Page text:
This day of commemoration was only just starting! Now Abe and I raced to the Museum of Jewish Heritage in Battery Park for a much anticipated lecture by Robert Jan Van Pelt, Chief Curator of the stupendous exhibit, “Auschwitz—Not Long Ago, Not Far Away.” RJ explained how he organized the exhibit, his considerations on HOW to tell this complicated story, what artifacts to include (and what to omit), how to best display them, and how to convey the message most effectively to viewers of diverse backgrounds and knowledge. It was an eye-opening and fascinating lecture, made only more so by Robert Jan’s vast depth of knowledge, as well as his sensitivity and his heart.


Robert Jan giving lecture

Further enhancing our experience, we could see the Statue of Liberty just behind him—a symbol of what’s good in our country, and the embodiment of millions of people’s hopes and dreams, ‘yearning to be free’.


Statue of Liberty

When the lecture was finished, he opened the floor to questions. Excellent questions were asked, and (no surprise here) excellent answers were given. I was struck with the enormity of what we had just heard, and wasn’t sure that the audience understood how ‘big’ an experience they had just finished, so, impulsively, I raised my hand, when they announced, “One more question” and I was given the microphone.


Ann and Robert Jan, at conclusion of the lecture

To the audience, I said, “You may not realize how great a privilege we have all just had—to hear this world-renown expert on Auschwitz explain HOW he conceived and organized this monumental exhibition! I have been to the actual Auschwitz in Poland many times, and I tell you honestly that I have never seen a fraction THERE of what is shown HERE in this exhibition! Now when you go back to view the exhibit, your experience will be enhanced by understanding, now, what was in the creator’s mind!”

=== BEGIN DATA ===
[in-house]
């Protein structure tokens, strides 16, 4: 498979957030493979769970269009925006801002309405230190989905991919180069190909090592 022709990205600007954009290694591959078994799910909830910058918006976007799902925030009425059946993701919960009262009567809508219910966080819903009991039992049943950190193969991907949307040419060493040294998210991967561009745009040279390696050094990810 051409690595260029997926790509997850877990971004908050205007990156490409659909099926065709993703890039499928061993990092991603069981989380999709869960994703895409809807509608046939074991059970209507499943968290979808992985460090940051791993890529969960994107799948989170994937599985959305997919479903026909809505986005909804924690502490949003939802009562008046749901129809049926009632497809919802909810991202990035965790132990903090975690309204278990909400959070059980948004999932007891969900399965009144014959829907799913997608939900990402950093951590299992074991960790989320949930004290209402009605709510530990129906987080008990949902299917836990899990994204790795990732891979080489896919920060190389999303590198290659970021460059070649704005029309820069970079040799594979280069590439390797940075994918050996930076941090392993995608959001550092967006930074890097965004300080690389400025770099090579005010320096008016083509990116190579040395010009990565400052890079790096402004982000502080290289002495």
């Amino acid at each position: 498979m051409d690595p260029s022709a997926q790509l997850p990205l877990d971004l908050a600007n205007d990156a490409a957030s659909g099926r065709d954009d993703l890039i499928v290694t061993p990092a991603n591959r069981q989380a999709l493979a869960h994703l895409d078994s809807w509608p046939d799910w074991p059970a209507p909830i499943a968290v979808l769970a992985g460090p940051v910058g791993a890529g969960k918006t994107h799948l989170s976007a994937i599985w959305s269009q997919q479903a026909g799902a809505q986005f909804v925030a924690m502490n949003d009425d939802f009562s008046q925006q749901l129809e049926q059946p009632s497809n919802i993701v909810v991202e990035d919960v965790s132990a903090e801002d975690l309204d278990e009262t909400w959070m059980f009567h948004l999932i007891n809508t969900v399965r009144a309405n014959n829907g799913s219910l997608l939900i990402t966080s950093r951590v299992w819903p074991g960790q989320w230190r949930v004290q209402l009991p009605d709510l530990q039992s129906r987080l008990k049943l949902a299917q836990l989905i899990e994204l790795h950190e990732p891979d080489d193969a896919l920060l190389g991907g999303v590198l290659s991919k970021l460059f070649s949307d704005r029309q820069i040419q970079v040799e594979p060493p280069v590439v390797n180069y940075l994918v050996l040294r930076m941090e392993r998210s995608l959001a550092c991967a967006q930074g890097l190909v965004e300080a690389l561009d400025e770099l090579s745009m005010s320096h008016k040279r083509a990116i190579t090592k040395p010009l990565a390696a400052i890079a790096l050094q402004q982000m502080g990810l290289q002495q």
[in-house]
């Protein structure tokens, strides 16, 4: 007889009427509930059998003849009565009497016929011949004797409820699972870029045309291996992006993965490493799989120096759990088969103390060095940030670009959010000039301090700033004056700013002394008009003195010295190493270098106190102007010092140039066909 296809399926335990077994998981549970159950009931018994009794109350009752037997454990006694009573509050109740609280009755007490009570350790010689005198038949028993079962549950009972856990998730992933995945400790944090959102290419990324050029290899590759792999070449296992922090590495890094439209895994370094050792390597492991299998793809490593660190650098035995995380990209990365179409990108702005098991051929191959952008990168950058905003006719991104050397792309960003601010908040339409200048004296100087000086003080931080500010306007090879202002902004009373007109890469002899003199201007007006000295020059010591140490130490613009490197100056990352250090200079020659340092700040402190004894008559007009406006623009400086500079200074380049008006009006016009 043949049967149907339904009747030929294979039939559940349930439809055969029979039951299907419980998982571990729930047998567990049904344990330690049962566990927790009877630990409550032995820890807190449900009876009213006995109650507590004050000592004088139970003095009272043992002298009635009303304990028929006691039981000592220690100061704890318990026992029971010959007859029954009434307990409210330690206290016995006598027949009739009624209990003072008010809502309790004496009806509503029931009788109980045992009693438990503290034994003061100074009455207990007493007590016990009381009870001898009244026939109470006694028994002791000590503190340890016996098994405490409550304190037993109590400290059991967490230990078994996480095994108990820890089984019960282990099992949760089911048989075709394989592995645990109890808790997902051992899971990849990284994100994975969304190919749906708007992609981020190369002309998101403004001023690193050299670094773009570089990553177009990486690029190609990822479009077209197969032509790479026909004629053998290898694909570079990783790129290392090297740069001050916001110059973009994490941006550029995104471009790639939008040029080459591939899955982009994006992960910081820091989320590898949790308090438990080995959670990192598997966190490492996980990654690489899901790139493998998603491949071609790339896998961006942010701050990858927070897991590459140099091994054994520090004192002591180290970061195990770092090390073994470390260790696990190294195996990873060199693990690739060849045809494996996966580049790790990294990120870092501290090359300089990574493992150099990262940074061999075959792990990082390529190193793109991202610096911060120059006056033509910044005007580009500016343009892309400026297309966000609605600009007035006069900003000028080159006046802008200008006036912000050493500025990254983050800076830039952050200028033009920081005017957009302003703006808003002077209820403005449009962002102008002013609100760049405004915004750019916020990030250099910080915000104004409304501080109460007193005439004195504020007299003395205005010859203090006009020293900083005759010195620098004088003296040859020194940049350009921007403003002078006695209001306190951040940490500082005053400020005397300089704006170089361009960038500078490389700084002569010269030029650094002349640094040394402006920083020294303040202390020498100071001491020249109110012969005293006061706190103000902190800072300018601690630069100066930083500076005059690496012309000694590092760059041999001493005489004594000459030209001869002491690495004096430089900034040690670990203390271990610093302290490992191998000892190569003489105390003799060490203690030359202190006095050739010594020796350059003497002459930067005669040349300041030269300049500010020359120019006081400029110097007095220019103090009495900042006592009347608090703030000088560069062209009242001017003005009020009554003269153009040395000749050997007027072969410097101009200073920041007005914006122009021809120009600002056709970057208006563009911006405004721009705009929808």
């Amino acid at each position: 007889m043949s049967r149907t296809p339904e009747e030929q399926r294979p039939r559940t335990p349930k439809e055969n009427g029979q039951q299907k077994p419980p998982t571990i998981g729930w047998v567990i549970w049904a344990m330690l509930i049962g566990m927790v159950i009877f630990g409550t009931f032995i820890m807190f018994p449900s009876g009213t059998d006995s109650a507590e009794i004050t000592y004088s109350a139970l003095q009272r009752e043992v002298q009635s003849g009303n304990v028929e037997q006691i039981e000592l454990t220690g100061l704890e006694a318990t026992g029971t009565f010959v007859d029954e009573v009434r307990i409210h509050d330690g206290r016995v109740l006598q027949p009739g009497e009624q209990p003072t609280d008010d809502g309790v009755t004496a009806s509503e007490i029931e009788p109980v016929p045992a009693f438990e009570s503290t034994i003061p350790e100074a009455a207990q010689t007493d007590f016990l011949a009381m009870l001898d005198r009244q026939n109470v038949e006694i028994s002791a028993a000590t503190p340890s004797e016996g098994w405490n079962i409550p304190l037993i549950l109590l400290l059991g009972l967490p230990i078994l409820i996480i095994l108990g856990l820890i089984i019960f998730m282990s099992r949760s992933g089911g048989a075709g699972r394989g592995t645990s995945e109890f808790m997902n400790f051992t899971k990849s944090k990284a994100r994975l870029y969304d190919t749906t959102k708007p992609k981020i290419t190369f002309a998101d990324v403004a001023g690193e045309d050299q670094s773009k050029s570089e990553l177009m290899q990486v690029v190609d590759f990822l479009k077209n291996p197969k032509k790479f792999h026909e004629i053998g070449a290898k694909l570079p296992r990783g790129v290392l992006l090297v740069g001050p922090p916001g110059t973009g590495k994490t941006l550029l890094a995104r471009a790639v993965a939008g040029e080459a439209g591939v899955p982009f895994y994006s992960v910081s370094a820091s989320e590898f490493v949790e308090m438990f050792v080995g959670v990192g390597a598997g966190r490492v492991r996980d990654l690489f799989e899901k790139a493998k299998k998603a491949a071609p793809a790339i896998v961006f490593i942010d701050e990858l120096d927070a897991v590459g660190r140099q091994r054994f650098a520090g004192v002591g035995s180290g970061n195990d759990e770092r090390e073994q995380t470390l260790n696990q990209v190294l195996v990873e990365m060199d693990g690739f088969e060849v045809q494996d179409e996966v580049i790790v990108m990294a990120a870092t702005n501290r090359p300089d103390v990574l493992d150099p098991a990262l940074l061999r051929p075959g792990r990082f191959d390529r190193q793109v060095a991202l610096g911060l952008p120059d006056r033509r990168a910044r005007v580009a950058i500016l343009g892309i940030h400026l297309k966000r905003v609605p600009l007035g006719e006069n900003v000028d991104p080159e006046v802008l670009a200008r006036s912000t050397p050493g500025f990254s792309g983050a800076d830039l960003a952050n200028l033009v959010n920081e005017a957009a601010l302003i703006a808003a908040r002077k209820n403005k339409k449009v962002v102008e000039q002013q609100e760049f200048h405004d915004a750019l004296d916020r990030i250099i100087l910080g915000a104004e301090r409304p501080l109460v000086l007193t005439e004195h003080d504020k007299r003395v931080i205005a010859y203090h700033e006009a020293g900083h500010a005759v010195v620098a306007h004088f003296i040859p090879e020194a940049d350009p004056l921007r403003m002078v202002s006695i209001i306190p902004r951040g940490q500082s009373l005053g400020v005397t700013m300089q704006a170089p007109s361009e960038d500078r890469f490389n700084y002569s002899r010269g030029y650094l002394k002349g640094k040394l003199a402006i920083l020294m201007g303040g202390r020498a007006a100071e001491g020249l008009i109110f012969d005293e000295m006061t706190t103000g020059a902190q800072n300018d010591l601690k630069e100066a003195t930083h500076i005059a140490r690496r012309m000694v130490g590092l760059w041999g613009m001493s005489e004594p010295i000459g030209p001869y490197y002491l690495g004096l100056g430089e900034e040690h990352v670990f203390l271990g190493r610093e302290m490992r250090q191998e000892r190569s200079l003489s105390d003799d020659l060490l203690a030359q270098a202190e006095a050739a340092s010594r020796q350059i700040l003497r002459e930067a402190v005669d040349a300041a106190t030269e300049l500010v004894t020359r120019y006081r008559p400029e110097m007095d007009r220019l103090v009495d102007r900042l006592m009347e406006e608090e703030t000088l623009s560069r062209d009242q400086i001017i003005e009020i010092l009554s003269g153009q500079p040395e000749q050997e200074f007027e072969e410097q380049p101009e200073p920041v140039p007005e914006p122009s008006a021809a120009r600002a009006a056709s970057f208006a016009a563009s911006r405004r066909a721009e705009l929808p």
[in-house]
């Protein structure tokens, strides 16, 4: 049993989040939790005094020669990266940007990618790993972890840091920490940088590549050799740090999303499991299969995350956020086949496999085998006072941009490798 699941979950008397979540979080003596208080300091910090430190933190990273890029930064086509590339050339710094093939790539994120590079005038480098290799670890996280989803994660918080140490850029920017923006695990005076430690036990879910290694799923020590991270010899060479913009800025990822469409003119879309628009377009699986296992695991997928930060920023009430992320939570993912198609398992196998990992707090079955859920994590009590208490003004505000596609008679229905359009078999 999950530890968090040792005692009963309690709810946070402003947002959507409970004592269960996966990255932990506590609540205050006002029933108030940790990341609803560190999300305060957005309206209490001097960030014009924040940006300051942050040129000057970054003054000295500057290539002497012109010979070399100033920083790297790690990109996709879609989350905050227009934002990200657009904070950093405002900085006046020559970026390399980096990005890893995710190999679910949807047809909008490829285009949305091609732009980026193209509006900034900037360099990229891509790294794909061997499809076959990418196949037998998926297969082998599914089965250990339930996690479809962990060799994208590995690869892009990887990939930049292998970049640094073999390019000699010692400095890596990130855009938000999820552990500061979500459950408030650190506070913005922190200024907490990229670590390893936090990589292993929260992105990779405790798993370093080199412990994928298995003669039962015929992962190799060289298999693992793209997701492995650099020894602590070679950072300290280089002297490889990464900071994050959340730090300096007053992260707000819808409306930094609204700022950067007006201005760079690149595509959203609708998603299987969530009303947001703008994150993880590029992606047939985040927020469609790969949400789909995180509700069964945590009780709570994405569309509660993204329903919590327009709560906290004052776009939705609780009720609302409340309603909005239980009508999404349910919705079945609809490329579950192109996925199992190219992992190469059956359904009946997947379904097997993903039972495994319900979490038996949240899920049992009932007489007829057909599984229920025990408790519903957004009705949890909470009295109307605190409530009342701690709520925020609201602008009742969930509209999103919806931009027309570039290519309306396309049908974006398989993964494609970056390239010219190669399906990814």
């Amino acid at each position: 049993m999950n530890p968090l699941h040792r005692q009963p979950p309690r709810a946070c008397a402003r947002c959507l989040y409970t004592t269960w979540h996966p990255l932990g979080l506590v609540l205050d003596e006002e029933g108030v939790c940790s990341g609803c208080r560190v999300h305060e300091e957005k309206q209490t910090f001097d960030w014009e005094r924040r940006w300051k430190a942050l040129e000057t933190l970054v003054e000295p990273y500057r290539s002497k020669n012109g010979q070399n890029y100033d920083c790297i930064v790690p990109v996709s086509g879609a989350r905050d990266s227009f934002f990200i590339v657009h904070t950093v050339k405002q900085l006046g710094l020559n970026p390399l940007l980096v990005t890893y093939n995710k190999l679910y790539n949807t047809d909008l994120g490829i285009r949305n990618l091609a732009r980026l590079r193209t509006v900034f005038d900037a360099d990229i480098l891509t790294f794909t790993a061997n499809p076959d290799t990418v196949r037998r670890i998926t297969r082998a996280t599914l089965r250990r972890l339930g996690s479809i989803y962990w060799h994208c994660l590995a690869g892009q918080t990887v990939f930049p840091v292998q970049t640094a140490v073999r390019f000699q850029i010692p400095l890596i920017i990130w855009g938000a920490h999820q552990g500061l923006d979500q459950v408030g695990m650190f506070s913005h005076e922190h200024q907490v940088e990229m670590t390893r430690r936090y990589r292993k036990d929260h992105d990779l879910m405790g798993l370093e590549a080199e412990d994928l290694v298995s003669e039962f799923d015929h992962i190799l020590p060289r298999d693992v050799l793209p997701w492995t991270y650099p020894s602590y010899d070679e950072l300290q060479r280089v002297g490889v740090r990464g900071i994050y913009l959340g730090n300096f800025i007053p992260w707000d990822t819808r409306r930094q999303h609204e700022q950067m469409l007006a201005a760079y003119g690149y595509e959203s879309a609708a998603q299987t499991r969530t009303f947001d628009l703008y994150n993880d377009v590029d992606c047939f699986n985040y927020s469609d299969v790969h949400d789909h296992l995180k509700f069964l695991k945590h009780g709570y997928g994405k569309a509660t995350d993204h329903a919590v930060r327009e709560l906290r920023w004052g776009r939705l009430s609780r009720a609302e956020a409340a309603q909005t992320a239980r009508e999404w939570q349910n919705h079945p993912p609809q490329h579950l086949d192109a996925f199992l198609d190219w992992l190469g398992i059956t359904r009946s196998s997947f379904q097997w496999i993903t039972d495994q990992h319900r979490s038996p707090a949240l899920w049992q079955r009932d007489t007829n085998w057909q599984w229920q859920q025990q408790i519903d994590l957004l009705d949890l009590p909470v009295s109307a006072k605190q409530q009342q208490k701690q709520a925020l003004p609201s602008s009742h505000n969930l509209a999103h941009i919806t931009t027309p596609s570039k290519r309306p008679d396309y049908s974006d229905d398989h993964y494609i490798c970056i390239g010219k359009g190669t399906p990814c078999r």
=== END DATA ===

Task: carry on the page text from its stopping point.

“And to you, Robert Jan, because I know I’m supposed to ask a question, to you I ask: “Are you as proud of this accomplishment as you should be?”

He laughed modestly and admitted that he was duly proud, and then he shocked me by saying:

“Everything we do is based on the foundation of what has come before. This is no exception. Our work rests on the shoulders of giants. This, ladies and gentleman, is Ann Weiss and she is one of those giants.”

An amazing statement by an amazing giant, himself!
I am still blushing, but very proud, as I write these words to you.

Then the program ended and people flocked to the front. There was (of course) a big crowd around Robert Jan, but to my surprise, there was also a small crowd around me!